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Gathering of Kindred Folk Re-imagining Higher Education!

Gathering of Kindred Folk Re-imagining Higher Education!

Posted by on Aug 12, 2015 in all posts, on the road | 0 comments

As you may be are aware, there is a knowledge movement slowly building all over the world, an emerging network of lets call them Eco-versities for now – of people and communities reclaiming their local knowledge systems and imaginations to restore and re-envision learning processes that are meaningful and relevant to the call of our times, that cultivate new stories and possibilities, that re-connect and regenerate diverse ecological and cultural ecosystems.

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From the start of our adventures in this landscape of these diverse ecologies of knowledges focusing on Higher Education emerging around the world we dreamt: – what if these places could share their experiences, knowledges, their learning approaches amongst and between themselves and strengthen the beautiful and important work they are all doing?! What even more wondrous and powerful transformations could occur! As we visited places across different countries, as well as writing and making films, we took on ourselves the role of traveling story-tellers – telling stories to people we met of the other places we had visited and what they had been doing. Some links between places started to emerge through this as people and places begun to hear more about each others’ work.

Now that our physical journey to many of these places has come to a rest, as well as carrying on writing and editing the films, we have put our energy into that original dream.

We are really excited to have co-created with Manish Jain from Swaraj University (Udaipur, India) a Gathering of Kindred Folk Re-imagining Higher Education! This ‘Re-Imagining Higher Education’ event will gather more than 50 other leading visionary-doers and thinkers from more than 20 countries at Tamera Peace and Research Centre, an eco-village in southern Portugal this August (from the 20th – 26th).

We are gathering this group from a variety of learning places around the world – to share experiences, wisdom, insights and challenges to learn about how transformative learning is being imagined and enacted in each place. Our primary focus is to bring together people who are hosting or who are deeply involved with ‘alternative’ or ‘post-traditional’ places of higher education, or who are somehow re-imagining higher education in their work. Many of these have emerged from different social movements, ecological movements and indigenous communities.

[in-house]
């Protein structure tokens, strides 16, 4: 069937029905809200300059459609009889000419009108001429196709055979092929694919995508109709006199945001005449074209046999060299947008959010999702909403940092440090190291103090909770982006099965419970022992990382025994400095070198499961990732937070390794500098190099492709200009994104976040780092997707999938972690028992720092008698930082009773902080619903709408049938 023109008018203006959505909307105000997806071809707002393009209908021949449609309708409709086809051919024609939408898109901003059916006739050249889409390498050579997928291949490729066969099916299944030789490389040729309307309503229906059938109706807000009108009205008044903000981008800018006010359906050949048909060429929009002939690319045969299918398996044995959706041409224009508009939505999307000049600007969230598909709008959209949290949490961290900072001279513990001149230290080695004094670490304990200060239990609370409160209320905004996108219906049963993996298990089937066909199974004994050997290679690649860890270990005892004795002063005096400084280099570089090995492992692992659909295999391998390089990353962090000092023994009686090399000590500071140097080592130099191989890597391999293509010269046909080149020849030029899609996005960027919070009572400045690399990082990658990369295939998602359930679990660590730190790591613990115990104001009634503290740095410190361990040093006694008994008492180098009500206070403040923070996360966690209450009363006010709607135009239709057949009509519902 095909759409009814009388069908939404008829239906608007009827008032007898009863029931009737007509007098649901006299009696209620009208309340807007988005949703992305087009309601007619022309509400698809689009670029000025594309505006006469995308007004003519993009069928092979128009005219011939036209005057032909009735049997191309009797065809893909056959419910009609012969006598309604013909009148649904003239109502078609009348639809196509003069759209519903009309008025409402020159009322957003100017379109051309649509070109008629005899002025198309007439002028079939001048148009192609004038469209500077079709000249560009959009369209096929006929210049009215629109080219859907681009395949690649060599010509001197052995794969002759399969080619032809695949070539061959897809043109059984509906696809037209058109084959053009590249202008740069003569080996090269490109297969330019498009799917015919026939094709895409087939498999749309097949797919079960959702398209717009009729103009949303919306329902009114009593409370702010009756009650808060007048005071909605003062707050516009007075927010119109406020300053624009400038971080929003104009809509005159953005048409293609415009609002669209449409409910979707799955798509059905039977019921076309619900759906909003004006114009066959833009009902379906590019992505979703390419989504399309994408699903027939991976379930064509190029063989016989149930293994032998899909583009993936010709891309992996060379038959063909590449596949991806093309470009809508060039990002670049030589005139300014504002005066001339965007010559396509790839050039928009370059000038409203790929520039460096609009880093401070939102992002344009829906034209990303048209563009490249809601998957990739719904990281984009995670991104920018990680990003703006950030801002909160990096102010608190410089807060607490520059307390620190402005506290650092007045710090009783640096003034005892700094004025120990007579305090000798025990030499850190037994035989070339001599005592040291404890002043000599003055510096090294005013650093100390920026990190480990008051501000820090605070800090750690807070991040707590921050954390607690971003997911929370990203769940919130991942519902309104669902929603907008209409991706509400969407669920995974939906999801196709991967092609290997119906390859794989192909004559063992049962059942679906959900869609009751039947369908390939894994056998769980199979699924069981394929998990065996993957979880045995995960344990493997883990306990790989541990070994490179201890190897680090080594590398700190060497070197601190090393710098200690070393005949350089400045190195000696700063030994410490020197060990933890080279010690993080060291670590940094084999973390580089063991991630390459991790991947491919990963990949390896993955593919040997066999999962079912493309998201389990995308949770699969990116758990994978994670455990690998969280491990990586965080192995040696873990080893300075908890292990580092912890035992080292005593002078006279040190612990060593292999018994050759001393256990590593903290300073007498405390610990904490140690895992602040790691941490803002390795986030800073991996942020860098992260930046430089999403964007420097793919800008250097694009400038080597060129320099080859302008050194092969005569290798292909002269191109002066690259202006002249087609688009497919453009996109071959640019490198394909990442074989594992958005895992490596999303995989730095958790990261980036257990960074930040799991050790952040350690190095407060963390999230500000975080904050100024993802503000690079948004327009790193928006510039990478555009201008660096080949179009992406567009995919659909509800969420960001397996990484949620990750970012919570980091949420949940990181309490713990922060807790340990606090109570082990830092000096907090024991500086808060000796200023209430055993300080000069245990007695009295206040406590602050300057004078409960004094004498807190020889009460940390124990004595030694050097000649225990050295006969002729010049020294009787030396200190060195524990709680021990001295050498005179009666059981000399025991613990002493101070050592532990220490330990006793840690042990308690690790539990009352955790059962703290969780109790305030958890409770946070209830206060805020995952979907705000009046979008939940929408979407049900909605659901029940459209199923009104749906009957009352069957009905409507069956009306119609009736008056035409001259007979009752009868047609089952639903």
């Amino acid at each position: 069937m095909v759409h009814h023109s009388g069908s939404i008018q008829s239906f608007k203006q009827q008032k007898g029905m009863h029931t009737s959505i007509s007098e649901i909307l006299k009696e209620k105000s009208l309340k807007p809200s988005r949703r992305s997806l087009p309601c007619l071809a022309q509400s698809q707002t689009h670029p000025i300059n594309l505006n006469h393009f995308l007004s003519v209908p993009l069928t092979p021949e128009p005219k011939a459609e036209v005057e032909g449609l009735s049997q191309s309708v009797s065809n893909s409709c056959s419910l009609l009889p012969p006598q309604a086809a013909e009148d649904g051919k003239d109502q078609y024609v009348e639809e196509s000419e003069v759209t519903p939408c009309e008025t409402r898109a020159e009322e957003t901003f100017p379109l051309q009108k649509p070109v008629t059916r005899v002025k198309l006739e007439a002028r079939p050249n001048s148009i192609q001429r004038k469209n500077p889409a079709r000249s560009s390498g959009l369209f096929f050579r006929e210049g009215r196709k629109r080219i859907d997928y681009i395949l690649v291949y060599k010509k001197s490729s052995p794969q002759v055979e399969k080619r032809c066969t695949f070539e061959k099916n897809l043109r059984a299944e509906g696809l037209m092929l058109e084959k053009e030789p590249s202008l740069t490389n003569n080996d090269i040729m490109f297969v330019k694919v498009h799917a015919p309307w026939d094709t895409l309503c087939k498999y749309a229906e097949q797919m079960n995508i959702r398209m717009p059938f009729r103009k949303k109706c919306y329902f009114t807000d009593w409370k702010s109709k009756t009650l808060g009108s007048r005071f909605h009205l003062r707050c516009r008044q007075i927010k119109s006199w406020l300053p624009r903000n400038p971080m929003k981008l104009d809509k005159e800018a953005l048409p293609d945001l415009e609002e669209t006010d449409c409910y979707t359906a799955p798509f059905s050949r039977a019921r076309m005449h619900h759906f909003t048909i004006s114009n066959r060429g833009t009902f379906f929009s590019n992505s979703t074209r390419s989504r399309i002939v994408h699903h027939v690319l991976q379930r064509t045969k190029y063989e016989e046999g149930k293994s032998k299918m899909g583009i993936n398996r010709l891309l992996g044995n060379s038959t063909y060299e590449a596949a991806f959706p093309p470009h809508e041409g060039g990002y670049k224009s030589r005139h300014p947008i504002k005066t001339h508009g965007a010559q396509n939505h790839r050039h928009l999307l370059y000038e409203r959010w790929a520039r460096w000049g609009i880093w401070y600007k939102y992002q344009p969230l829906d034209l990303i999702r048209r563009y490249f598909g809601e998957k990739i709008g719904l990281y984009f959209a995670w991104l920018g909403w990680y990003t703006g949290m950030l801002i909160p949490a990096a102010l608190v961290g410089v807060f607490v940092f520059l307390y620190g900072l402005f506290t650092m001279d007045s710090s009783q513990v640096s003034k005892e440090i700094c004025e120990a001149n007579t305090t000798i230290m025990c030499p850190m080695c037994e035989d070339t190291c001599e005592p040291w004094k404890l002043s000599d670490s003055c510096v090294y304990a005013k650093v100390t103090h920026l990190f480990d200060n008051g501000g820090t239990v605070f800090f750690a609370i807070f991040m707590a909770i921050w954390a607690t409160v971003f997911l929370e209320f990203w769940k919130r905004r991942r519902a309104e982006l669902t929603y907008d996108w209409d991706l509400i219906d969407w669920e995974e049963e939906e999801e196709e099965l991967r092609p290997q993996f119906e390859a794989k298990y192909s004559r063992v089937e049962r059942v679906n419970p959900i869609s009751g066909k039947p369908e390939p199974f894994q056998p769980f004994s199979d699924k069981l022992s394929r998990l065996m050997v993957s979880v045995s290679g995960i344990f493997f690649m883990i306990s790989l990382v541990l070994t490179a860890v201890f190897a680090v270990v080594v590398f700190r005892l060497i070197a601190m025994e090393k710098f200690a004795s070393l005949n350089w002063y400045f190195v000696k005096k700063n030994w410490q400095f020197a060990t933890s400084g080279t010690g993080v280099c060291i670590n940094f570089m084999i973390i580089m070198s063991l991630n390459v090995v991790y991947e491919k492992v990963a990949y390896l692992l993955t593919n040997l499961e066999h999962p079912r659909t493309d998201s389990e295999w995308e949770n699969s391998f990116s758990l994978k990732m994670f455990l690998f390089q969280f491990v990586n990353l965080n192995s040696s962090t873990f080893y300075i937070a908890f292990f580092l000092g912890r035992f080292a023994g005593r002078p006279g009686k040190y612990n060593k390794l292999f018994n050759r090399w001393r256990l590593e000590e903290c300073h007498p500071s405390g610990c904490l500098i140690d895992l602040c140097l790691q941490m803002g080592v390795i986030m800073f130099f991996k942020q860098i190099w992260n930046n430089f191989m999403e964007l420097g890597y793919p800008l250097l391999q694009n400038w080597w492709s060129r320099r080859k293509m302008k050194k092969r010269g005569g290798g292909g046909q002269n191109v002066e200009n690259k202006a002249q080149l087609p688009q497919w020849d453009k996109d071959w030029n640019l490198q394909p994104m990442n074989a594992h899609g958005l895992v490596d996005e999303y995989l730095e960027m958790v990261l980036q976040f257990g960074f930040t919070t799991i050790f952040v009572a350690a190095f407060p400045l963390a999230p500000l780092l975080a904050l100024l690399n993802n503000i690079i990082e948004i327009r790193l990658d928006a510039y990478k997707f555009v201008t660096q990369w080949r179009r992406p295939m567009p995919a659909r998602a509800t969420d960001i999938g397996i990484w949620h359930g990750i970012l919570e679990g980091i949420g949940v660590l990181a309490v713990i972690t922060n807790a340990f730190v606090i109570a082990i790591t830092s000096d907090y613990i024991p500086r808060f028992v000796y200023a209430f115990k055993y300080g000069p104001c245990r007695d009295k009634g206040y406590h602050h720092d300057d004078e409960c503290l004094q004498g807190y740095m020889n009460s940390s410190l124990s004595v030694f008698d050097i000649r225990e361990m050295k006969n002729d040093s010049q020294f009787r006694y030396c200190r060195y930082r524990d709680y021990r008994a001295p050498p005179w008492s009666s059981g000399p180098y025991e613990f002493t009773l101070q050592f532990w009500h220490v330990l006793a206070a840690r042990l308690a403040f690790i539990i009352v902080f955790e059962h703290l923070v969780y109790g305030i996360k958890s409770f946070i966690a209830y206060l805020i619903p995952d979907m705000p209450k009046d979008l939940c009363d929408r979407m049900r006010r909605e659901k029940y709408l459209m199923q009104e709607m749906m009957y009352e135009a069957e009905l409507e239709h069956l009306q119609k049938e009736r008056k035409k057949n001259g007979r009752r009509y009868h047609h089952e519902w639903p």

During the six days we will spend together in Portugal we will host an interactive process through a structured un-conference format where there will be a lot of time for sharing and co-creating with self-organizing sessions and open-spaces. Our intention is to co-create a gathering that can propel this movement forward, where stories are shared, creative sparks fly, and friendships and alliances are woven. We hope to be able to explore common emerging themes such as sustainability and social justice; unlearning and decolonizing; indigenous ways of knowing; healing; gift culture; re-engaging community, nature and the built environment; local media; literacies; the question of certification; mentoring; rites of passage; right livelihood and social/eco entrepreneurship, and many others. We will keep you posted on how the event goes on our Facebook and Twitter page. We will also let you know how you can participate in this emerging network.

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Museo da Maré

Museo da Maré

Posted by on Jun 5, 2013 in all posts, Brazil | 0 comments

As I have written about elsewhere (post on museums), museums have been an important site of learning for us on this journey. In these places different indigenous communities were reclaiming and representing their history and narratives through the form and institution of the museum. At the same time these various communities, including the people responsible for the Biblioteca da Floresta in Acre, where enlivening the museum by making it a place of learning and experience where the stories of those represented are felt in continuity with the present of these communities.

So I was particularly excited to go an visit a pioneering museum in Rio’s largest favela, or shanty town community, the Complexo da Maré. This large conglomeration of 16 different communities has a population of around 140,000 and a history that dates back to the 1940s. But the oldest favelas in the city emerged several decades earlier, see below.

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Rio de Janeiro, Museo da Maré, photo by Kelly

Before going to the Museo da Maré, Kelly, Marina, Patrick (my Brazilian cousin and sometime co-traveller) went to visit an exhibition in one of the city’s more traditional and oldest museums, the Museo da Repúplica, housed in the former presidential palace in Catete. This exhibition helped us understand more the historical origins of favela communities and the name favela itself. The exhibition was on the legendary spiritual and revolutionary leader, Antônio Conselheiro, now a national folk hero, who led a community of tens of thousands in the impoverished and draught-stricken northeast of the country at the end of the nineteenth century. I will not expand on this important episode of Brazilian history, the Canudos War, which pitted a flourishing religious cooperative community made up of the rural landless and a number of former slaves (slavery officially only ending in Brazil in 1888, one of the last countries in the Americas) against the newly proclaimed Republic. The War of Canudos was the military campaign which lasted between 1896-1897 and mobilised around five thousand government soldiers who ultimately prevailed over the Conselheristas (followers of Antônio Conselheiro) killing between ten and twenty thousand of them.